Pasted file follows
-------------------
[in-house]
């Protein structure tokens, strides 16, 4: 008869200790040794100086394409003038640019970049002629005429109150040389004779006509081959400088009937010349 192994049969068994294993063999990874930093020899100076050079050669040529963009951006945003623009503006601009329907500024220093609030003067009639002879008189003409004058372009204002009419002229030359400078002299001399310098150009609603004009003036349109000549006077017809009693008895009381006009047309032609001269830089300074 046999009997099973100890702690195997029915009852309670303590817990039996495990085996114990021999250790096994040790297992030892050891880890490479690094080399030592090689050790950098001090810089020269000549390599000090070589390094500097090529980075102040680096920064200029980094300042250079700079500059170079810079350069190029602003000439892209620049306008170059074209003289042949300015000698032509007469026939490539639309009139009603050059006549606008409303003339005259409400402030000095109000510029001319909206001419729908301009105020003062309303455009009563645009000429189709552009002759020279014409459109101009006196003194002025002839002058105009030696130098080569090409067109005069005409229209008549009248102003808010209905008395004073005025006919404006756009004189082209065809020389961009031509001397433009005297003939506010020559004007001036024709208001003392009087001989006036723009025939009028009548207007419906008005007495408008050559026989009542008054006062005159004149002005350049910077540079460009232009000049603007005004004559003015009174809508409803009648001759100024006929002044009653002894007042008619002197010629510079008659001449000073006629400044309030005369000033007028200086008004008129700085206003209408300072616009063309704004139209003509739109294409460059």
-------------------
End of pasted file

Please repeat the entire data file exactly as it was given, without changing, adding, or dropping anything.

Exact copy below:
[in-house]
């Protein structure tokens, strides 16, 4: 008869200790040794100086394409003038640019970049002629005429109150040389004779006509081959400088009937010349 192994049969068994294993063999990874930093020899100076050079050669040529963009951006945003623009503006601009329907500024220093609030003067009639002879008189003409004058372009204002009419002229030359400078002299001399310098150009609603004009003036349109000549006077017809009693008895009381006009047309032609001269830089300074 046999009997099973100890702690195997029915009852309670303590817990039996495990085996114990021999250790096994040790297992030892050891880890490479690094080399030592090689050790950098001090810089020269000549390599000090070589390094500097090529980075102040680096920064200029980094300042250079700079500059170079810079350069190029602003000439892209620049306008170059074209003289042949300015000698032509007469026939490539639309009139009603050059006549606008409303003339005259409400402030000095109000510029001319909206001419729908301009105020003062309303455009009563645009000429189709552009002759020279014409459109101009006196003194002025002839002058105009030696130098080569090409067109005069005409229209008549009248102003808010209905008395004073005025006919404006756009004189082209065809020389961009031509001397433009005297003939506010020559004007001036024709208001003392009087001989006036723009025939009028009548207007419906008005007495408008050559026989009542008054006062005159004149002005350049910077540079460009232009000049603007005004004559003015009174809508409803009648001759100024006929002044009653002894007042008619002197010629510079008659001449000073006629400044309030005369000033007028200086008004008129700085206003209408300072616009063309704004139209003509739109294409460059």